Readers will be happy to spend time with Sam the Man

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SAM THE MAN & THE RUTABAGA PLAN

From the Sam the Man series , Vol. 2

Sam is saddled with a rutabaga as his vegetable for the next two weeks in second-grade science.

Sam doesn’t like any kind of vegetable, but once he sees his rutabaga—“the size of a softball”; “round, but not perfectly round”; half purple and half “dirty yellow”; and with “a weird brown thing sticking out of the top like a little tree stump”—he is sure he’s got the worst. How is he supposed to write a letter from the rutabaga’s perspective? Drawing a smiley face on it helps, as does naming it. All of a sudden Sam becomes deeply protective of Rudy. How can he make Rudy happy? Well, as his elderly friend and walking companion, Mr. Stockfish, tells him, rutabagas grow underground, so Rudy must want some nice dirt. Thus is born Sam’s plan to collect neighbors’ food scraps and make a compost pile in Mrs. Kerner’s backyard, where he boards his chicken, Helga. While this outing is not as obviously purposive as series opener Sam the Man & the Chicken Plan (2016), it is equally appealing. Sam’s simultaneous awareness that Rudy is not alive and deepening investment in Rudy’s well-being are developmentally spot-on. Dowell’s characterizations are deft, accomplished in small but telling details. Sam is white, as is Mrs. Kerner, and Mr. Stockfish is black; the romance developing between the latter two is a quiet delight.

Readers will be happy to spend time with Sam the Man . (Fiction. 6-9)

Pub Date: Feb. 14, 2017

ISBN: 978-1-4814-4069-1

Page Count: 128

Publisher: Atheneum

Review Posted Online: Dec. 26, 2016

Kirkus Reviews Issue: Jan. 15, 2017

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A lesson that never grows old, enacted with verve by two favorite friends

WAITING IS NOT EASY!

From the Elephant & Piggie series

Gerald the elephant learns a truth familiar to every preschooler—heck, every human: “Waiting is not easy!”

When Piggie cartwheels up to Gerald announcing that she has a surprise for him, Gerald is less than pleased to learn that the “surprise is a surprise.” Gerald pumps Piggie for information (it’s big, it’s pretty, and they can share it), but Piggie holds fast on this basic principle: Gerald will have to wait. Gerald lets out an almighty “GROAN!” Variations on this basic exchange occur throughout the day; Gerald pleads, Piggie insists they must wait; Gerald groans. As the day turns to twilight (signaled by the backgrounds that darken from mauve to gray to charcoal), Gerald gets grumpy. “WE HAVE WASTED THE WHOLE DAY!…And for WHAT!?” Piggie then gestures up to the Milky Way, which an awed Gerald acknowledges “was worth the wait.” Willems relies even more than usual on the slightest of changes in posture, layout and typography, as two waiting figures can’t help but be pretty static. At one point, Piggie assumes the lotus position, infuriating Gerald. Most amusingly, Gerald’s elephantine groans assume weighty physicality in spread-filling speech bubbles that knock Piggie to the ground. And the spectacular, photo-collaged images of the Milky Way that dwarf the two friends makes it clear that it was indeed worth the wait.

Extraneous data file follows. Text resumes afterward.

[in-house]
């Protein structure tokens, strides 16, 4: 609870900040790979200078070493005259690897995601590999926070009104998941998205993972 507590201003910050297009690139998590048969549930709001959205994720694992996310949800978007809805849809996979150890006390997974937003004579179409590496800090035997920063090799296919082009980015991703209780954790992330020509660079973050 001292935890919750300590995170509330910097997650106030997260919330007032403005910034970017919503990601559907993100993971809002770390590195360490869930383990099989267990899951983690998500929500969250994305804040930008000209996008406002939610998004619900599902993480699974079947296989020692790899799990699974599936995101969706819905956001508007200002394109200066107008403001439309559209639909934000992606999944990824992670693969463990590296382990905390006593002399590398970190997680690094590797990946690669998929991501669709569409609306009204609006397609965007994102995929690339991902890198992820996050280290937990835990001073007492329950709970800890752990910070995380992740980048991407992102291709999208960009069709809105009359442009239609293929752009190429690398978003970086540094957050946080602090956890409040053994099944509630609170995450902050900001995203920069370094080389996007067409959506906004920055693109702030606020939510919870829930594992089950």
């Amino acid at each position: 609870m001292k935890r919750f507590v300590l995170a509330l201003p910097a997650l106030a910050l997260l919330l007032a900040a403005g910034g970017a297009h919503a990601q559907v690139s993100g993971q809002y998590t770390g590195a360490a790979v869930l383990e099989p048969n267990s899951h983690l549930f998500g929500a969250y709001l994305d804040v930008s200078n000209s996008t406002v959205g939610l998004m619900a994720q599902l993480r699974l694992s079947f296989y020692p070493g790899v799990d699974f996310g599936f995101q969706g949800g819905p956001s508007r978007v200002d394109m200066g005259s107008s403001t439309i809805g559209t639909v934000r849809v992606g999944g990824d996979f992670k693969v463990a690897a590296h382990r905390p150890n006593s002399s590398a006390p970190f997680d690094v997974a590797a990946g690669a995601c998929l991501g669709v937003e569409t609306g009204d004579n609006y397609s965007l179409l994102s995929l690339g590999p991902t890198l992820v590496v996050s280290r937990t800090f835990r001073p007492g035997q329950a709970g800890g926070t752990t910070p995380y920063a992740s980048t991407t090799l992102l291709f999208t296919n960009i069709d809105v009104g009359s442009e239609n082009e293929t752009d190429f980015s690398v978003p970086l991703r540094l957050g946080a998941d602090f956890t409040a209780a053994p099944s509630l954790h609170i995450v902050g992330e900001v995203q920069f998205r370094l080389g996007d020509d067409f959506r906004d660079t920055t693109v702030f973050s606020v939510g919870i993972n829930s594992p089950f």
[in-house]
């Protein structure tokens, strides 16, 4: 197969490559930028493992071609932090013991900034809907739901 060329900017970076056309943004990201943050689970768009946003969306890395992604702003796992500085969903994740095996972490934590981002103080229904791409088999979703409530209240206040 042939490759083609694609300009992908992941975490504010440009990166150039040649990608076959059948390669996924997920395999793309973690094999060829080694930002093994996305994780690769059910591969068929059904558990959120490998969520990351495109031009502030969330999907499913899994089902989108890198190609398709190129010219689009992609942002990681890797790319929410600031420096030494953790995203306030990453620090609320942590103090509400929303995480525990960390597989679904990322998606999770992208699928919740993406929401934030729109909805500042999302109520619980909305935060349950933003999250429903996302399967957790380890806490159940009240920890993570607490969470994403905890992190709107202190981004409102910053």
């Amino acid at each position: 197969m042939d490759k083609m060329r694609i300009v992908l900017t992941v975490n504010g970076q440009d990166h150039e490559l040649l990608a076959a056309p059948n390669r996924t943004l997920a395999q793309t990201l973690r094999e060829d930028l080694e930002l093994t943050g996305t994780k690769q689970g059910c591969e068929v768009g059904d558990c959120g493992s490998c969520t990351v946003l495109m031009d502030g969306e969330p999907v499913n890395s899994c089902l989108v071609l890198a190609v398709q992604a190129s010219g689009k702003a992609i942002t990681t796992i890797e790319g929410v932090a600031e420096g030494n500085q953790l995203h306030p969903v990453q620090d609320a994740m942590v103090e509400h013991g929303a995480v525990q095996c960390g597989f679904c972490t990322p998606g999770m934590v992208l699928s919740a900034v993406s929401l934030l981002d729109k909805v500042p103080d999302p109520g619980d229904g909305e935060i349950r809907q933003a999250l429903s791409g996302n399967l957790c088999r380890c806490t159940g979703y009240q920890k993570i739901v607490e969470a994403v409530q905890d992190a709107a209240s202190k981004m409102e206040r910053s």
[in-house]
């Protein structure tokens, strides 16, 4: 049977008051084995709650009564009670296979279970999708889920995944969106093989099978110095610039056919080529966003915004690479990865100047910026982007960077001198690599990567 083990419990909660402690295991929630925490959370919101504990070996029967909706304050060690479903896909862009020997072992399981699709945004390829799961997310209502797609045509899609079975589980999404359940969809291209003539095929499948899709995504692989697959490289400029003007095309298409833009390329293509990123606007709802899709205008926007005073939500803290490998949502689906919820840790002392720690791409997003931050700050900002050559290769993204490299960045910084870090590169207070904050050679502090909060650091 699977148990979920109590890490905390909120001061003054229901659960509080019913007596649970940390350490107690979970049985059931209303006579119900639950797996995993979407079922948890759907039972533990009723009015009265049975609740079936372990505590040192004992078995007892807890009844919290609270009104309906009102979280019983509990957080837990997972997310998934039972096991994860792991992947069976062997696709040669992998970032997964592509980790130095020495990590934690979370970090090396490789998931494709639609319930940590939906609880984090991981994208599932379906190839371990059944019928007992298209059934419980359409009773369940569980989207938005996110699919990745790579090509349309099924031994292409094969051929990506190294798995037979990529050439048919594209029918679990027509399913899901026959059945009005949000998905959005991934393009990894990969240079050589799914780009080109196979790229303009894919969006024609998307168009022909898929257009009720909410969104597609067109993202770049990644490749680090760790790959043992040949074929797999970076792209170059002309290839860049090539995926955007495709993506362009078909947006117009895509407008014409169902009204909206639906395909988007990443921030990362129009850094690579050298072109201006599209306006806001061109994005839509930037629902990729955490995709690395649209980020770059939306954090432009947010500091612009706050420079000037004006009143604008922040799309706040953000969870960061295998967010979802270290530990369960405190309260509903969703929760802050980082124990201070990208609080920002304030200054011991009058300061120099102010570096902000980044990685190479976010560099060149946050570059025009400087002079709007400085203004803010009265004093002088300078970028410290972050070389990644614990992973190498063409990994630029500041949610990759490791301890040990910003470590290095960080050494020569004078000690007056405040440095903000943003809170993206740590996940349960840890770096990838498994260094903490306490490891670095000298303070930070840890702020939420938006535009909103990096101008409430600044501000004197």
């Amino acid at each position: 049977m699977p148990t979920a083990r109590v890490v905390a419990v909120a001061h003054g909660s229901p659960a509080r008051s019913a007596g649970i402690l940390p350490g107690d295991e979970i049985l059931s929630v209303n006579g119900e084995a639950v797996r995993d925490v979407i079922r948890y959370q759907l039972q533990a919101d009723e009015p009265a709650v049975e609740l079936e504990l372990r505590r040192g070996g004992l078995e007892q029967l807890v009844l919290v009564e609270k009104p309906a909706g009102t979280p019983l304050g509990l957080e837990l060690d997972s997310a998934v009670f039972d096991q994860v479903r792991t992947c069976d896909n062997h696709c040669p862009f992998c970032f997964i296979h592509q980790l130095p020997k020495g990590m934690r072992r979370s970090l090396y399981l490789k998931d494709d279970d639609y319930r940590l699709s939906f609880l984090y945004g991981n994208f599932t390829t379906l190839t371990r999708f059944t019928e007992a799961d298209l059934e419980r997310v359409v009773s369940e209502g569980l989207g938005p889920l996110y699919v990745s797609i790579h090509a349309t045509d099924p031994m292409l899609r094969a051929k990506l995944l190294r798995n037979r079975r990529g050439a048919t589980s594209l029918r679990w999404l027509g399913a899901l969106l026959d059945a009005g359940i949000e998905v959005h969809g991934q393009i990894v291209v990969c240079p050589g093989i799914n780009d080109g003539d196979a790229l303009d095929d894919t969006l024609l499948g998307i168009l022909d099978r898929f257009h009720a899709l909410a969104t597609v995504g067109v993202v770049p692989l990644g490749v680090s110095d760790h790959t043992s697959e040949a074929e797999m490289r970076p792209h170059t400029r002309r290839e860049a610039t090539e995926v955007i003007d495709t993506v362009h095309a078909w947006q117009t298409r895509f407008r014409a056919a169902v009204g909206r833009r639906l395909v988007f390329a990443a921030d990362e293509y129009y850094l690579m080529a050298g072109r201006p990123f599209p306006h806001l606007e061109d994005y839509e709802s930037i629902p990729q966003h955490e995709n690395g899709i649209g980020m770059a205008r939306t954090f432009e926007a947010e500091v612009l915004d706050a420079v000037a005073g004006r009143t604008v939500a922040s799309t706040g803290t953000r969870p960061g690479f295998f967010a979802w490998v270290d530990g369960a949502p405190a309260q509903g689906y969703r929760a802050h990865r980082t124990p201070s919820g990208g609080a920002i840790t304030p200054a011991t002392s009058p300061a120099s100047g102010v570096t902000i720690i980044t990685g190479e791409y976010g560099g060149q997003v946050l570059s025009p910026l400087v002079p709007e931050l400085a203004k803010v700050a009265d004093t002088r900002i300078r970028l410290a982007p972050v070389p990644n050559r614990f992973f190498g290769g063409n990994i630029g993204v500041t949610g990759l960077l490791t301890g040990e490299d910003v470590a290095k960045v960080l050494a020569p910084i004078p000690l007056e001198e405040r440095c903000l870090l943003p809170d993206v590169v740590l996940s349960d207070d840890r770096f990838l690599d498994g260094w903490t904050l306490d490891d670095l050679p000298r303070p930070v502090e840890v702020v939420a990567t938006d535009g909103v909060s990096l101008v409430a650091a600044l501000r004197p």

A lesson that never grows old, enacted with verve by two favorite friends . (Early reader. 6-8)

Pub Date: Nov. 4, 2014

ISBN: 978-1-4231-9957-1

Page Count: 64

Publisher: Hyperion

Review Posted Online: Nov. 5, 2014

Kirkus Reviews Issue: Nov. 15, 2014

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Cool beans indeed.

THE COOL BEAN

A supposed “has-bean” shows that coolness has more to do with deeds than demeanor.

Offering further moral instruction in this leguminous cousin to The Bad Seed (2017) and The Good Egg (2019), Oswald portrays three beans—each a different species but all sporting boss shades, fly threads, and that requisite air of nonchalance—bringing the cool to streets, hallways, playgrounds, and Leguma Beach. Meanwhile, a fourth (a scraggly-haired chickpea), whose efforts to echo the look and the ’tude have fallen flat, takes on the role of nerdy narrator to recall “olden days” when they all hung out in the same pod. Still, despite rolling separate ways (nobody’s fault: “That’s just how it is sometimes. You spend less time together, even though you’re not totally sure why”), when the uncool bean drops a lunch tray, skins a kid knee on the playground, or just needs a hint in class, one of the others is always on the scene toot suite. No biggie. And passing those casual acts of kindness forward? “Now that’s cool.” John’s good-hearted text makes some hay with the bean puns while Oswald’s pipe-stemmed limbs, googly eyes, and accessories give these anthropomorphic legumes lots of personality. As a fava to young audiences, pair with Jamie Michalak and Frank Kolar’s Frank and Bean (2019) for a musical combination.

Cool beans indeed. (Picture book. 6-9)

Pub Date: Dec. 3, 2019

ISBN: 978-0-06-295452-7

Page Count: 40

Publisher: Harper/HarperCollins

Review Posted Online: Oct. 23, 2019

Kirkus Reviews Issue: Nov. 15, 2019

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